T. L. Peever,4
K. Ichimura,1 and
1Faculty of Agriculture and Gene Research Center, Kagawa University, Miki, Kagawa 761-0795, Japan; 2Graduate School of Bioagricultural Sciences, Nagoya University, Nagoya 464-8601, Japan; 3Faculty of Agriculture, Okayama University, Okayama 700-8530, Japan; 4Department of Plant Pathology, Washington State University, Pullman 99164-6430, U.S.A.
Go to article:
Accepted 30 November 2009.
The tangerine pathotype of Alternaria alternata produces host-selective ACT-toxin and causes Alternaria brown spot disease of tangerine and tangerine hybrids. Sequence analysis of a genomic BAC clone identified part of the ACT-toxin TOX (ACTT) gene cluster, and knockout experiments have implicated several open reading frames (ORF) contained within the cluster in the biosynthesis of ACT-toxin. One of the ORF, designated ACTTS3, encoding a putative polyketide synthase, was isolated by rapid amplification of cDNA ends and genomic/reverse transcription-polymerase chain reactions using the specific primers designed from the BAC sequences. The 7,374-bp ORF encodes a polyketide synthase with putative β-ketoacyl synthase, acyltransferase, methyltransferase, β-ketoacyl reductase, and phosphopantetheine attachment site domains. Genomic Southern blots demonstrated that ACTTS3 is present on the smallest chromosome in the tangerine pathotype of A. alternata, and the presence of ACTTS3 is highly correlated with ACT-toxin production and pathogenicity. Targeted gene disruption of two copies of ACTTS3 led to a complete loss of ACT-toxin production and pathogenicity. These results indicate that ACTTS3 is an essential gene for ACT-toxin biosynthesis in the tangerine pathotype of A. alternata and is required for pathogenicity of this fungus.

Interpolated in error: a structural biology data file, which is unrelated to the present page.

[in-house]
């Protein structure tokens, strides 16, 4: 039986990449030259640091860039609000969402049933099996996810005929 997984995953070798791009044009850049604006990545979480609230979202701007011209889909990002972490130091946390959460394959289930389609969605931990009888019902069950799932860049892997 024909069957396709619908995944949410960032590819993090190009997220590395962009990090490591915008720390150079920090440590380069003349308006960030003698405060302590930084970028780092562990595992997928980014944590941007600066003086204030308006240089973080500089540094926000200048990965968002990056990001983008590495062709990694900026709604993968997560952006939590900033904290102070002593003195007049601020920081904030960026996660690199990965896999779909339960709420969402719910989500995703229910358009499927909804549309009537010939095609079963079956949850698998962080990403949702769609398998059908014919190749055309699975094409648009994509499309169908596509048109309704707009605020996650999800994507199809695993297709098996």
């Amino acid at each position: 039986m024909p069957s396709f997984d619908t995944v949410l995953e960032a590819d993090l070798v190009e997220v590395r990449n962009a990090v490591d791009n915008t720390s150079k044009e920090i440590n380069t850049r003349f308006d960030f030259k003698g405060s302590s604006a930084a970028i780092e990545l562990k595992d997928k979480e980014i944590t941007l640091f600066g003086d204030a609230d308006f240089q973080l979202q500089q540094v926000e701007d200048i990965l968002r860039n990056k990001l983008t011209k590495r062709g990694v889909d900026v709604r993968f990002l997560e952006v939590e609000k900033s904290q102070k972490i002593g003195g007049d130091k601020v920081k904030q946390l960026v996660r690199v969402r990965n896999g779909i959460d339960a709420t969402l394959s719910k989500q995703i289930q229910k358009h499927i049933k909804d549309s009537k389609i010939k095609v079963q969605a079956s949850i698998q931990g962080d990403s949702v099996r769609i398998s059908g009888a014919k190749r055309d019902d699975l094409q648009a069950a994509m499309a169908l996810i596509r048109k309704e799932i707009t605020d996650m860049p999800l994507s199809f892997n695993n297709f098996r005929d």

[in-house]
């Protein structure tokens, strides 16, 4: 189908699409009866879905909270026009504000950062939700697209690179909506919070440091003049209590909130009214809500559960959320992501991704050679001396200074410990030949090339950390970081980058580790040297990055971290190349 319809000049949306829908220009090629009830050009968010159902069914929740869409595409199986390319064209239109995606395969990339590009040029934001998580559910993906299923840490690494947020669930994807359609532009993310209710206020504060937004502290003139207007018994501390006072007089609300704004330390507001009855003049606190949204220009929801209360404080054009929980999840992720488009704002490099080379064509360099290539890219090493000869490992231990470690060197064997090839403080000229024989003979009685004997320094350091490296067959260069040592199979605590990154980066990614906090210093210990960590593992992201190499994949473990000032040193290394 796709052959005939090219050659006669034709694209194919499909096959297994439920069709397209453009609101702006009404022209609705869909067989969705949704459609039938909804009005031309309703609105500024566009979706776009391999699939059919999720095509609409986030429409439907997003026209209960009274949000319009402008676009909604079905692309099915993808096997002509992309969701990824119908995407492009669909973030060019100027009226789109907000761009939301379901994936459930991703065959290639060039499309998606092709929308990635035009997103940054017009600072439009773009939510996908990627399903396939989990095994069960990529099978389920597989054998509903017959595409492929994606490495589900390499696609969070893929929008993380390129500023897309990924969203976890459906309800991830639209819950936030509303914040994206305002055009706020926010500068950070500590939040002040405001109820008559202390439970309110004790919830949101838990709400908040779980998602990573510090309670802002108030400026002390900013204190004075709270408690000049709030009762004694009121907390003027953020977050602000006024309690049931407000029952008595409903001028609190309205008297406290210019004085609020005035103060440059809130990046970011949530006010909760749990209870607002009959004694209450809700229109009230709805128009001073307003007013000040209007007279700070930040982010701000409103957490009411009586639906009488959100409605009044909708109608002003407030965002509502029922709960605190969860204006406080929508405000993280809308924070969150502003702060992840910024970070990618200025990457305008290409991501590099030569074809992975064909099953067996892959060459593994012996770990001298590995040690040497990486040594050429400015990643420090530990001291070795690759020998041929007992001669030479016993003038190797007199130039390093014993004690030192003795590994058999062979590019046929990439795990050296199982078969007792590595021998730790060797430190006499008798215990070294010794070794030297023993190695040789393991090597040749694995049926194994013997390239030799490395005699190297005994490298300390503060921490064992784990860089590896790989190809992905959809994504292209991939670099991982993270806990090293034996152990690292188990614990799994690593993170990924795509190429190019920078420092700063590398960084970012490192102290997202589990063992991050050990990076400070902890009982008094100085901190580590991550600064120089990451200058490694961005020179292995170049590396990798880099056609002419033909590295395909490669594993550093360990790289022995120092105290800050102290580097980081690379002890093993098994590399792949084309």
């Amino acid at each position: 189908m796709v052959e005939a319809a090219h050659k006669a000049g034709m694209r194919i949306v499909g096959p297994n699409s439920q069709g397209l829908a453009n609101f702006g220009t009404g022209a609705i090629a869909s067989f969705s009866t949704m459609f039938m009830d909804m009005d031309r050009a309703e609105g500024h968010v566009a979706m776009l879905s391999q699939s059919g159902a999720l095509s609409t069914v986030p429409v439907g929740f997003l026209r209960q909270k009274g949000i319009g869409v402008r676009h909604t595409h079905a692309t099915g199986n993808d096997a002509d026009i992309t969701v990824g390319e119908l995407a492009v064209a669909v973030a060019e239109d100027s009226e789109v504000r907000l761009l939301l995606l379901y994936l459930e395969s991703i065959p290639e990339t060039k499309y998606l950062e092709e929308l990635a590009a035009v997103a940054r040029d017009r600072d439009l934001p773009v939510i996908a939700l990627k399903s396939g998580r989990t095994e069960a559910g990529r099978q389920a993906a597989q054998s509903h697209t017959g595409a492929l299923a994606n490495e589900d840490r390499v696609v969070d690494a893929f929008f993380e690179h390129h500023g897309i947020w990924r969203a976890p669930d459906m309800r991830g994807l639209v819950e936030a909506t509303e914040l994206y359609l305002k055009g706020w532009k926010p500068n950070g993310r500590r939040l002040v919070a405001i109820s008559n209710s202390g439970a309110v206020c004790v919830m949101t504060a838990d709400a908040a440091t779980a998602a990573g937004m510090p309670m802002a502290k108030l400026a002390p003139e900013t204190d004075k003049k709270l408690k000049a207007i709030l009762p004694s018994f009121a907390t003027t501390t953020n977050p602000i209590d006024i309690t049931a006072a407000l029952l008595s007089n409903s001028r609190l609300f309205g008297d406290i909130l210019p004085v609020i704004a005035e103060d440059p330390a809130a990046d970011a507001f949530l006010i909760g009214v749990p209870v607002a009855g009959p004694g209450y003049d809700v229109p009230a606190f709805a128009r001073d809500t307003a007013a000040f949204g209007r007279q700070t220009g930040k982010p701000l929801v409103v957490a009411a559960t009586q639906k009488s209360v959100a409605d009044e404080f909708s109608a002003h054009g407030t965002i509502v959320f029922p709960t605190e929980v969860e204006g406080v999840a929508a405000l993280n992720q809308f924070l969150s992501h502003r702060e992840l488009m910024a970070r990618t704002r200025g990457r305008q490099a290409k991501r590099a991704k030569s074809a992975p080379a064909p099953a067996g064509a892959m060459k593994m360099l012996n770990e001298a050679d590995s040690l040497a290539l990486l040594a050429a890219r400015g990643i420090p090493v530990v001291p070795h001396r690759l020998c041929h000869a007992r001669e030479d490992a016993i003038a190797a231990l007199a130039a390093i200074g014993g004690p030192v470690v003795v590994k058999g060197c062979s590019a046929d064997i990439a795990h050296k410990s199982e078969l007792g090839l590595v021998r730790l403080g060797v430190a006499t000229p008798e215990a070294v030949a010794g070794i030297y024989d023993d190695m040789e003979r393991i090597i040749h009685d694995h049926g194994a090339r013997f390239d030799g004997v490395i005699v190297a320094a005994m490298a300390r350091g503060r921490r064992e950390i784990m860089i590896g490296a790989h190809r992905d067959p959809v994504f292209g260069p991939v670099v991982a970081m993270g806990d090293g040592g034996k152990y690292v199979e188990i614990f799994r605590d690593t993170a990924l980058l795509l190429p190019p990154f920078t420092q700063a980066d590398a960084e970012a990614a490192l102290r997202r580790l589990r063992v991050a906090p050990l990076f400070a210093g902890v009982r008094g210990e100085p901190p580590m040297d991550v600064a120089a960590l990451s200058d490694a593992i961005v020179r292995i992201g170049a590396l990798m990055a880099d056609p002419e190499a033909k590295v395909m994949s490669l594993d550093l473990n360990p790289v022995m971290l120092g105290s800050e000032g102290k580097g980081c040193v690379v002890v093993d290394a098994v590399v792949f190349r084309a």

© 2010 The American Phytopathological Society